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dc.contributor.authorBell, Elijah J., Jr.
dc.identifier.citationSource: Dissertation Abstracts International, Volume: 70-02, Section: B, page: 1334.;Advisors: Frederick Foley.
dc.description.abstractObjectives. Approximately 50% of Multiple Sclerosis (MS) patients have depression as a comorbid psychological disorder. The aim of this prospective study was to assess various factors to determine which were predictors of depression. Methods. Using hierarchical linear regression and other analyses, demographic and disability severity data, Incapacity Status Scale (ISS), were evaluated as predictors of the Beck Depression Inventory-II (BDI). Results. Depression scores increased from Time 1 to Time 2. A significant Pearson correlation coefficient was found for depression and disability scores. Disability was found to be a predictor of BDI scores at Time 1:t (118) = 6.06, p < .05, and Time 2:t (87) = 3.24, p < .05. Age was found to have a negative correlation with depression. Age, which exhibited a trend initially, became a significant predictor of BDI scores by Time 2:t (87) = -2.58, p < .05.;Principal component analysis demonstrated that BDI items loaded strongly into three components. The components were used to form subscales, which were able to describe different facets of the BDI construct. One subscale, General Depression (GD), demonstrated a strong correlation with BDI total scores. GD was shown to be a purer measure of depression for MS patients and was utilized as an outcome variable. The remaining subscales, Anhedonia/Fatigue (AF) and Neurocognitive (NC), included items that reflected MS symptoms.;The disease severity increased slightly from Time 1 to Time 2. BDI, GD, and ISS scores were shown to be nearly invariant from Time 1 to Time 2. Conclusion. Age and disability severity were shown to be predictors of depression. PCA of BDI yielded three components, one of which was less confounded with MS symptoms in this sample population.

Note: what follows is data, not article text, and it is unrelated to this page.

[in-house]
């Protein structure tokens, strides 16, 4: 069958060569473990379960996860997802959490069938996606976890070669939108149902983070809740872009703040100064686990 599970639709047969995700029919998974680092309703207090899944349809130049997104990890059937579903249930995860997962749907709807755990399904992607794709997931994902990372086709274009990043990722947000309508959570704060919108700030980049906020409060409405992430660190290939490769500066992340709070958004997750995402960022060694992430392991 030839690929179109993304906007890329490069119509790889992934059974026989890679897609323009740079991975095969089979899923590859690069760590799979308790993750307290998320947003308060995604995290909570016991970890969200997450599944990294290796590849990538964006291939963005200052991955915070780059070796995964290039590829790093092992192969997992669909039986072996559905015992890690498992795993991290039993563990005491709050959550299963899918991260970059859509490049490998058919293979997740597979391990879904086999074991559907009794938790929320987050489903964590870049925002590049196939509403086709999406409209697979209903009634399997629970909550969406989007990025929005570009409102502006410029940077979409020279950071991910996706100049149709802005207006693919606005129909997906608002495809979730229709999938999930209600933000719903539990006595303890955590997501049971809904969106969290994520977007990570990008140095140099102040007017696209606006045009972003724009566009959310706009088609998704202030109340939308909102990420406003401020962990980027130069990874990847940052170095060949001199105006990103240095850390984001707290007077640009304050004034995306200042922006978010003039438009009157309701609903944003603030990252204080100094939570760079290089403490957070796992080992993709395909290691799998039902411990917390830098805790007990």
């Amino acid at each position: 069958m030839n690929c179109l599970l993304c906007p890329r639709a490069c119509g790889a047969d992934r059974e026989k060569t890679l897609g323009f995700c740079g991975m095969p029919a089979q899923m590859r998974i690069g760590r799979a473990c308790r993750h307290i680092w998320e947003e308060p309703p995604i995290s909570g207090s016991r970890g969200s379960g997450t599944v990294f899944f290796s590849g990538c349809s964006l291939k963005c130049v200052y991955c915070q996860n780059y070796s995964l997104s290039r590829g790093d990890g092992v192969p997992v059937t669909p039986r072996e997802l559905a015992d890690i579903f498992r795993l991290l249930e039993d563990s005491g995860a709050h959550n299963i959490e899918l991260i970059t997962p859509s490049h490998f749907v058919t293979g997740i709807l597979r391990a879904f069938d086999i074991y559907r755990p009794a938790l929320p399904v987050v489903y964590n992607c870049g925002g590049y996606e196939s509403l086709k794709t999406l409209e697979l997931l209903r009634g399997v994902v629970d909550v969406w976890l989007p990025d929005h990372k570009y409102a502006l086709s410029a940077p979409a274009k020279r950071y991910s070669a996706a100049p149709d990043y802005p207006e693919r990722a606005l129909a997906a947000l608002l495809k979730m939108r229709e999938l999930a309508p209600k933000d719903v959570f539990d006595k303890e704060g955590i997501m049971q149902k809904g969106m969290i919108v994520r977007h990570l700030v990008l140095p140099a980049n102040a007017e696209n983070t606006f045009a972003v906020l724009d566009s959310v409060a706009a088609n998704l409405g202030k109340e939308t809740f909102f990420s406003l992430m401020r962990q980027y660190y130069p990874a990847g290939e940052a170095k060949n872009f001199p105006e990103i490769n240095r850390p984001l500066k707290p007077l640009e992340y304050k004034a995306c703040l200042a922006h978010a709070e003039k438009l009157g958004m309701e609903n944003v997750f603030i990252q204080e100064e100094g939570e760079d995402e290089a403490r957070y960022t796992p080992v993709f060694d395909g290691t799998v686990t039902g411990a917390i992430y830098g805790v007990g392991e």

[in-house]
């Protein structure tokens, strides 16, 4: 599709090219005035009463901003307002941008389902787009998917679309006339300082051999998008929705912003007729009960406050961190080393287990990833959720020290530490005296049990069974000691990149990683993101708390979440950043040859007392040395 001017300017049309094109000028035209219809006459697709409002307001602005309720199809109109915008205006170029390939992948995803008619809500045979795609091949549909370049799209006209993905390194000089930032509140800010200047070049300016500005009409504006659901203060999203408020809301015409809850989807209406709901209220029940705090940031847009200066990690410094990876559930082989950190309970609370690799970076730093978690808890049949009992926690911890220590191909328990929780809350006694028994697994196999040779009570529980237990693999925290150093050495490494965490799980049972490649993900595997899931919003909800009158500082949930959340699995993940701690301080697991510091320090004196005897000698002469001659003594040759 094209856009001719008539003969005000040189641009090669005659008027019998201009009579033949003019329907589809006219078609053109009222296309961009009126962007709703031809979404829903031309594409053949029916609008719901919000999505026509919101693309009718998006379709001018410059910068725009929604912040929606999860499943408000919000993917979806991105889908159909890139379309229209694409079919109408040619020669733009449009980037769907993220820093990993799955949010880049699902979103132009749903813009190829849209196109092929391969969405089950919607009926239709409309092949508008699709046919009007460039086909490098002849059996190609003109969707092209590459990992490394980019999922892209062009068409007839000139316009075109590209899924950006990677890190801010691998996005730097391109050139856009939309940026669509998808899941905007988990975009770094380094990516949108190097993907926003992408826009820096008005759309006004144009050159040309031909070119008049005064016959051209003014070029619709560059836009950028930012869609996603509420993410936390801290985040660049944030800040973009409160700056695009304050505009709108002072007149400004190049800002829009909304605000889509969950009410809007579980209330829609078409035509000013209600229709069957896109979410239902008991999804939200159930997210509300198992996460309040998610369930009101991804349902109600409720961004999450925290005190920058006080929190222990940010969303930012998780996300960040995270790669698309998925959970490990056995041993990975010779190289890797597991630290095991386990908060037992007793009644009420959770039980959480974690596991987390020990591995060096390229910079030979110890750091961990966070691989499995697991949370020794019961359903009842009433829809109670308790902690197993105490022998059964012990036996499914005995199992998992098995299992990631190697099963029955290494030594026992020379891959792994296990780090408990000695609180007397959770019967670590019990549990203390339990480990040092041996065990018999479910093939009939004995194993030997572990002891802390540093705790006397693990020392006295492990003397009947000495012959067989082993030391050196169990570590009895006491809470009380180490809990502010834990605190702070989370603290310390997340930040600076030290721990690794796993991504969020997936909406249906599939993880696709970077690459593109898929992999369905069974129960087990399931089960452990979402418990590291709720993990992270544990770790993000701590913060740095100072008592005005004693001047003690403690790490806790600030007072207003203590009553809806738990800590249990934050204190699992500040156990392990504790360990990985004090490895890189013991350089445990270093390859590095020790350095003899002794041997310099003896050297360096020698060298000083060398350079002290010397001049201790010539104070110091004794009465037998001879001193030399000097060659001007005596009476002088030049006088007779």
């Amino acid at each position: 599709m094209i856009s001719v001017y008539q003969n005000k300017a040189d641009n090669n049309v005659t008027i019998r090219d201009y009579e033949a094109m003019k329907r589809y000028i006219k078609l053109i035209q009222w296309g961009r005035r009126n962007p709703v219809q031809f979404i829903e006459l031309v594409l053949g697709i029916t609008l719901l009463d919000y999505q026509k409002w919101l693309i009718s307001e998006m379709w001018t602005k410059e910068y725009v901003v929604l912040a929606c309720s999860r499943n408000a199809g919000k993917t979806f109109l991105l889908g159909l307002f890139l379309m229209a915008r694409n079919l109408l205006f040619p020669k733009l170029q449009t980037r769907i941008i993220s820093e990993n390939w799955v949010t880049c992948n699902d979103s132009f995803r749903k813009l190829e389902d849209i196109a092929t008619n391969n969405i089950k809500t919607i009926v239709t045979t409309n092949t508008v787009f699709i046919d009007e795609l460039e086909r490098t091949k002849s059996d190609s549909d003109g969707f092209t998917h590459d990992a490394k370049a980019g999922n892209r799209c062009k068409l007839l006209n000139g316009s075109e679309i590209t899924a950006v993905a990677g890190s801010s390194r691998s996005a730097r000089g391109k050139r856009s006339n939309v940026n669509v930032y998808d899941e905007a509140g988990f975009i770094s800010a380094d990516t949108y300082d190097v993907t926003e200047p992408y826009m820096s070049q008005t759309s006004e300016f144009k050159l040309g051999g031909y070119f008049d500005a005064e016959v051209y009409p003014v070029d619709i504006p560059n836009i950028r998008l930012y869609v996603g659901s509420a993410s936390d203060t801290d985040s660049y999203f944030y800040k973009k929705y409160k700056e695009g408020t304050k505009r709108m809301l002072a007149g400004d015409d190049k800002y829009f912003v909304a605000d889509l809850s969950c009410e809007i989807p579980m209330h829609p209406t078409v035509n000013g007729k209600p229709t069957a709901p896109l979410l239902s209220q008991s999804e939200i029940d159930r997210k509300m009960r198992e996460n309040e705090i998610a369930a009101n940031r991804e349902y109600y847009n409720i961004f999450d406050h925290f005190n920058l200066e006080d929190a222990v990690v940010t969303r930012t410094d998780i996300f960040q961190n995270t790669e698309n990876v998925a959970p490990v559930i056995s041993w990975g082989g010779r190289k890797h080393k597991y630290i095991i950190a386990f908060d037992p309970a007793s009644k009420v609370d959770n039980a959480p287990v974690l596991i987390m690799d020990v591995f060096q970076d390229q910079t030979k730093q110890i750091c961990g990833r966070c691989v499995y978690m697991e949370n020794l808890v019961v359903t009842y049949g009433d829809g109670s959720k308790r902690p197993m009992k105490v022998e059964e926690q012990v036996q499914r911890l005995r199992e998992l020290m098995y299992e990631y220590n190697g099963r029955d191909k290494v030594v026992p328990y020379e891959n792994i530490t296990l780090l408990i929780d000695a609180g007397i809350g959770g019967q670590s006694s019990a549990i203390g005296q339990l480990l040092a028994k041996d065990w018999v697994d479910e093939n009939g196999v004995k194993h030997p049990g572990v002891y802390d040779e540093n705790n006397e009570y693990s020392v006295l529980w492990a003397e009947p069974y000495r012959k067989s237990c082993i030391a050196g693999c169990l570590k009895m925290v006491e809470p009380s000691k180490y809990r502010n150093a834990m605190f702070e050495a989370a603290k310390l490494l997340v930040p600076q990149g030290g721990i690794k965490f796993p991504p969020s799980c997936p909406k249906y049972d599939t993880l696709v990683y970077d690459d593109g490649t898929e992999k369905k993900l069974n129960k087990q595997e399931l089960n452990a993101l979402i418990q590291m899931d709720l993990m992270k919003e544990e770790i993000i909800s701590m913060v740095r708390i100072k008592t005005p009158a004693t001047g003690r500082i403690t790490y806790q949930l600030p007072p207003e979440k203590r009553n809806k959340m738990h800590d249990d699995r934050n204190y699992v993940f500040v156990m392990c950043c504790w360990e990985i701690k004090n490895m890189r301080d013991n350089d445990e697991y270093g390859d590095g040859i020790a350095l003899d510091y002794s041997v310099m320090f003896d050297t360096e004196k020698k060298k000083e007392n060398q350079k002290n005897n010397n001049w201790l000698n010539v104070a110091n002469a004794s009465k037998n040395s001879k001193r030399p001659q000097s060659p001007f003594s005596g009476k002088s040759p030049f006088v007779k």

dc.publisherProQuest Dissertations & Theses
dc.subjectClinical psychology.
dc.titleMultiple sclerosis: A prospective evaluation of depression

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